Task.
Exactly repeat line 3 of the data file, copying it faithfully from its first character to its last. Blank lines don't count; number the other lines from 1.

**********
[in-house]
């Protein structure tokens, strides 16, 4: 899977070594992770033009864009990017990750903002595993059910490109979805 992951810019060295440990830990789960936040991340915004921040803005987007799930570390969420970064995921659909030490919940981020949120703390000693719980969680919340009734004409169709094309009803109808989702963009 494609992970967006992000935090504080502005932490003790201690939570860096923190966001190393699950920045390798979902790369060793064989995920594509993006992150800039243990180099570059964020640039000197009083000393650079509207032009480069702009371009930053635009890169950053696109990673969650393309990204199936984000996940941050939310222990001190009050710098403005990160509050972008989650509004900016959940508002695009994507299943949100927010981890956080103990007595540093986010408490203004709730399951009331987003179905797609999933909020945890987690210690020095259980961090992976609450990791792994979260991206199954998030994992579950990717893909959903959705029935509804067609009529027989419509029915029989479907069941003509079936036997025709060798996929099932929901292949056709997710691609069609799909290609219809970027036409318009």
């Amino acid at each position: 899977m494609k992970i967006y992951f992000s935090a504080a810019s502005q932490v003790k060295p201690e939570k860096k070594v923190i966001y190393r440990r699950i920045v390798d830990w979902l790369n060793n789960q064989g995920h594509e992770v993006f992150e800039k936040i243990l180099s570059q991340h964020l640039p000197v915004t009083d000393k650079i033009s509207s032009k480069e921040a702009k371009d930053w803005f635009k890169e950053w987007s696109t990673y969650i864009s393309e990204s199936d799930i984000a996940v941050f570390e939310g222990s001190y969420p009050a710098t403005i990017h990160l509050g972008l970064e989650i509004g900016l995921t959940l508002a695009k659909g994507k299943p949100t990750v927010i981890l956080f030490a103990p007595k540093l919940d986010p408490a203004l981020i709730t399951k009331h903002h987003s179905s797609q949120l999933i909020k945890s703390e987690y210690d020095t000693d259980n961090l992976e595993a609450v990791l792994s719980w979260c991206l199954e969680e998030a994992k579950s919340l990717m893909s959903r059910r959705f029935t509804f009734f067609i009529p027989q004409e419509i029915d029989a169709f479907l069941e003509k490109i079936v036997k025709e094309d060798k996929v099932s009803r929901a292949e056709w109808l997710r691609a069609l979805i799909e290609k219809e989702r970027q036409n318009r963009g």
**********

């Amino acid at each position: 899977m494609k992970i967006y992951f992000s935090a504080a810019s502005q932490v003790k060295p201690e939570k860096k070594v923190i966001y190393r440990r699950i920045v390798d830990w979902l790369n060793n789960q064989g995920h594509e992770v993006f992150e800039k936040i243990l180099s570059q991340h964020l640039p000197v915004t009083d000393k650079i033009s509207s032009k480069e921040a702009k371009d930053w803005f635009k890169e950053w987007s696109t990673y969650i864009s393309e990204s199936d799930i984000a996940v941050f570390e939310g222990s001190y969420p009050a710098t403005i990017h990160l509050g972008l970064e989650i509004g900016l995921t959940l508002a695009k659909g994507k299943p949100t990750v927010i981890l956080f030490a103990p007595k540093l919940d986010p408490a203004l981020i709730t399951k009331h903002h987003s179905s797609q949120l999933i909020k945890s703390e987690y210690d020095t000693d259980n961090l992976e595993a609450v990791l792994s719980w979260c991206l199954e969680e998030a994992k579950s919340l990717m893909s959903r059910r959705f029935t509804f009734f067609i009529p027989q004409e419509i029915d029989a169709f479907l069941e003509k490109i079936v036997k025709e094309d060798k996929v099932s009803r929901a292949e056709w109808l997710r691609a069609l979805i799909e290609k219809e989702r970027q036409n318009r963009g």